But this completely misses the mark.  Few, if any, TV stations don’t already use computerized sales and logging (i.e. scheduling) systems to manage their advertising sales and its insertions into broadcast programming.  TV stations are hardly the technological backwaters suggested in the interview.  The issue is not computerizing the station’s business records.  Instead, the real issue is computerizing the records and making them available to the public in a format that the FCC dictates – a format that has not even been developed and will certainly not be the same format in which stations keep their internal records. 

The FCC several years ago asked for the online reporting on station ownership in a form redesigned by the FCC supposedly to allow it to be searchable by the public.  That public search function still has not been available well over two and a half years after the form first went online, and most stations find the system to be very user-unfriendly and time-consuming to prepare.  And Ownership Reports are filed only once every two years.  For reports that need to be updated daily – even hourly at the height of political season – it is simply unreasonable assume that there will not be a substantial burden on broadcasters to convert their information to an FCC-mandated format to report on the dozens of political buyers who are buying and running ads on a daily basis on many television stations in the weeks leading up to any election.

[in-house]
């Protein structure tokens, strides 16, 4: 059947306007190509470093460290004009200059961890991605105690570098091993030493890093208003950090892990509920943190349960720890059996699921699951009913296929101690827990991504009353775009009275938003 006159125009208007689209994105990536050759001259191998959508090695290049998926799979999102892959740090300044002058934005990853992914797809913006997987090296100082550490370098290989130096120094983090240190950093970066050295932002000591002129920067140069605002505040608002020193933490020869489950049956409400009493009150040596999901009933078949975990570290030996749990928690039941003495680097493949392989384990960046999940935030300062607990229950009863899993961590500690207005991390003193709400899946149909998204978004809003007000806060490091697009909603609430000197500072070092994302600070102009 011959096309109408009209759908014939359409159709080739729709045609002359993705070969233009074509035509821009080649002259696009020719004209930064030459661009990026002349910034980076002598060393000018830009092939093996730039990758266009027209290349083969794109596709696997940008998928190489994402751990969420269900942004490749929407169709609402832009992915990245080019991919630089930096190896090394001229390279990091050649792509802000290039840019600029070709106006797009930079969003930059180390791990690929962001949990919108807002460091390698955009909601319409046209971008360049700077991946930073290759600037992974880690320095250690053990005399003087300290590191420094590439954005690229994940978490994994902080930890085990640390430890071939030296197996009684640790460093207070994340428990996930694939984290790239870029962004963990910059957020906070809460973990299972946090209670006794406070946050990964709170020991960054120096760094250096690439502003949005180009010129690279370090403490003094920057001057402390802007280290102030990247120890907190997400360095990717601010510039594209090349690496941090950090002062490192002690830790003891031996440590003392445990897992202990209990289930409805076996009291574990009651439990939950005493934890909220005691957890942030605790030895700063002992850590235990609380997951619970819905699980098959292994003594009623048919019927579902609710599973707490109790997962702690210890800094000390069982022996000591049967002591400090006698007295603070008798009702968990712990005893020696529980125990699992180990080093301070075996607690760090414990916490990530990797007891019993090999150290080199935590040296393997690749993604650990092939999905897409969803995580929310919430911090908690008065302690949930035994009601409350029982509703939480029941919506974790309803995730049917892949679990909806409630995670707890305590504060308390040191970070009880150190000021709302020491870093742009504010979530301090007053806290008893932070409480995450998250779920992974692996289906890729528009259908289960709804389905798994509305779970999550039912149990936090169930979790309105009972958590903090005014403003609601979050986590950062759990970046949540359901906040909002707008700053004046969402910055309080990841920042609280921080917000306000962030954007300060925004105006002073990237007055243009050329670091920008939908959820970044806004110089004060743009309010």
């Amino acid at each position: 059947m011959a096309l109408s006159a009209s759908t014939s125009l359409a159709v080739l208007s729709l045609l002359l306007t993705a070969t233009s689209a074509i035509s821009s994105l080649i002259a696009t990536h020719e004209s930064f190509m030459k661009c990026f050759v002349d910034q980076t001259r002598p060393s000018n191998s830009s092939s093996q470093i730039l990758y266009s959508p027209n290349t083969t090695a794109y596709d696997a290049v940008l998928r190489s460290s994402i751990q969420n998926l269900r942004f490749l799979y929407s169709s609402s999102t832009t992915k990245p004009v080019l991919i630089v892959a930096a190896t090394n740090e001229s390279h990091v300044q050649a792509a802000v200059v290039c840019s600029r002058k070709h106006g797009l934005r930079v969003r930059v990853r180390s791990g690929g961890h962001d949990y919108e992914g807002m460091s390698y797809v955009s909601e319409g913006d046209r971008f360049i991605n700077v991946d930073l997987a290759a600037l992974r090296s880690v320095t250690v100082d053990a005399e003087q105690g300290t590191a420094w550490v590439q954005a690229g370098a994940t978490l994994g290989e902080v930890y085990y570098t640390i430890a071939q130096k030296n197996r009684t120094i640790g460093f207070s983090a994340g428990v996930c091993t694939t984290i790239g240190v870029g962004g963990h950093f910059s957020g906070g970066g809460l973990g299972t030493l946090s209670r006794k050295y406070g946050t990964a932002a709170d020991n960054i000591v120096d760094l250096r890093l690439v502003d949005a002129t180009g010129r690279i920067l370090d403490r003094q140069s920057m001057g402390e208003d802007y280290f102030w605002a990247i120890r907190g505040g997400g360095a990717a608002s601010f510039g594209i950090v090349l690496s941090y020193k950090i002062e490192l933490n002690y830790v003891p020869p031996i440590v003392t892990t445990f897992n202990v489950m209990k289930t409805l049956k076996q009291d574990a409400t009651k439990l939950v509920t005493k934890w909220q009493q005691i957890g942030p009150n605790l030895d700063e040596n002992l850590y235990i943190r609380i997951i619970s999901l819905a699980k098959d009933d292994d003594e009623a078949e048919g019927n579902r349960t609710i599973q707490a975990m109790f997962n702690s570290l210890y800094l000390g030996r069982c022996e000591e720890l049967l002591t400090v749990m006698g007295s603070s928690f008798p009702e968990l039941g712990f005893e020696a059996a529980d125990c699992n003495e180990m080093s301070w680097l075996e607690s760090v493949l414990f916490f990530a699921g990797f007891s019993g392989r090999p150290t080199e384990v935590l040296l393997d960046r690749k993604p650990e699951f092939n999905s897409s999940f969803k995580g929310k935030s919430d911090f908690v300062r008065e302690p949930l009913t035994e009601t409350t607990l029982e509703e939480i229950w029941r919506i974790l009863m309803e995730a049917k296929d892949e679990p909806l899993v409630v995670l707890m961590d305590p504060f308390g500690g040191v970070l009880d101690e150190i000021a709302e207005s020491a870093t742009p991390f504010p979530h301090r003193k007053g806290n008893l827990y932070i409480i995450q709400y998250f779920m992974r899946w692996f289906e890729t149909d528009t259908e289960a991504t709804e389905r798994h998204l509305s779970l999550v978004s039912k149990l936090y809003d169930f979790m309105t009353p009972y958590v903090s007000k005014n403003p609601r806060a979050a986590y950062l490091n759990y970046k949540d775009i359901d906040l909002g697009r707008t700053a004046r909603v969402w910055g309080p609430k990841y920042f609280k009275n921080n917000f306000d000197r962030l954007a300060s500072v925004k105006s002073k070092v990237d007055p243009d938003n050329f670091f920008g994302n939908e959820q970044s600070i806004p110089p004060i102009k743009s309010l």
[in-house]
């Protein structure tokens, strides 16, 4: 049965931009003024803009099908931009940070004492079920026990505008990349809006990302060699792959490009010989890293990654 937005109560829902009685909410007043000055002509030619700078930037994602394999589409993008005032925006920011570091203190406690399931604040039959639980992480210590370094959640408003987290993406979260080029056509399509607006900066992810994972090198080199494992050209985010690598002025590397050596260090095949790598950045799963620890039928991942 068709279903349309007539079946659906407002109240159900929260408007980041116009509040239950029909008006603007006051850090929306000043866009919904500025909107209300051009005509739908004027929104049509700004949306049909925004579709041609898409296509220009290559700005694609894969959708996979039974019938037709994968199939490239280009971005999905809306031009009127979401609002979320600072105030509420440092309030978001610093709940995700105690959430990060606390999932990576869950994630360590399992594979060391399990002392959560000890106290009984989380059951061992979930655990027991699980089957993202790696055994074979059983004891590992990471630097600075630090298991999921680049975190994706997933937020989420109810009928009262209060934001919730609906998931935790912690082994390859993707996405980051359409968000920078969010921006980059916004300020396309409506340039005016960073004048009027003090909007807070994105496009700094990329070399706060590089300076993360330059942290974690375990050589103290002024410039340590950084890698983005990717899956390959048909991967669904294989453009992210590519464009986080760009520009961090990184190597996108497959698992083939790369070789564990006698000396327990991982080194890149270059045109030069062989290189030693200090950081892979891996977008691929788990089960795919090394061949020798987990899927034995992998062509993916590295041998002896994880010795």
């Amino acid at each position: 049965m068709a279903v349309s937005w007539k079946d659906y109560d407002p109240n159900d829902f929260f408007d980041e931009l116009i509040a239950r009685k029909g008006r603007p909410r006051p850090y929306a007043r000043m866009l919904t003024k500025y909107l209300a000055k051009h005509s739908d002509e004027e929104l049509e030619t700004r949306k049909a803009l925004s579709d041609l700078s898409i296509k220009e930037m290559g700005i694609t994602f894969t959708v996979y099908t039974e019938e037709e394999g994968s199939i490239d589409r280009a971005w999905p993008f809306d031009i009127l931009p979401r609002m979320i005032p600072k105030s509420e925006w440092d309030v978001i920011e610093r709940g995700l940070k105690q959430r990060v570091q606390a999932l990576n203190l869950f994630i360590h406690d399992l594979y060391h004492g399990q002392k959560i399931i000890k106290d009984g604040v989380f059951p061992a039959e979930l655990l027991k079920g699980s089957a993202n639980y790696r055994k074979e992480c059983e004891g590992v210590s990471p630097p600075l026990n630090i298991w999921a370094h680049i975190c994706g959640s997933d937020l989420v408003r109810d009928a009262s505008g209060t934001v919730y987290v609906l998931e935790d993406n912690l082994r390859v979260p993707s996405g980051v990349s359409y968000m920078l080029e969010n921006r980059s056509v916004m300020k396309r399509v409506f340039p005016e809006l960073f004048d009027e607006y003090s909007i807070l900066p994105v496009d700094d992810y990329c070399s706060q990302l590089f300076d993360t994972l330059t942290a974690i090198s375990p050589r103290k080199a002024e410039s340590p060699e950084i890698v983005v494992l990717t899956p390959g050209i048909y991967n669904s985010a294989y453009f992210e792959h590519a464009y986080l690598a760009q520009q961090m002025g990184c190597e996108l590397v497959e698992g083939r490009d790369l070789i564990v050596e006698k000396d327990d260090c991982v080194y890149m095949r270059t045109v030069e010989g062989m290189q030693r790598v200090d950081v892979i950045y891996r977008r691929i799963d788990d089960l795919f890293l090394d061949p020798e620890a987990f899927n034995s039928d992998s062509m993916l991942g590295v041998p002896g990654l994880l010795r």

While there have been some rumors that the FCC is thinking about backing off of the demand for a searchable database in which to upload these forms, even scanning and uploading the forms onto an FCC database of some description will require a whole new burden on broadcasters (see our article here about the FCC’s obligation to evaluate that burden).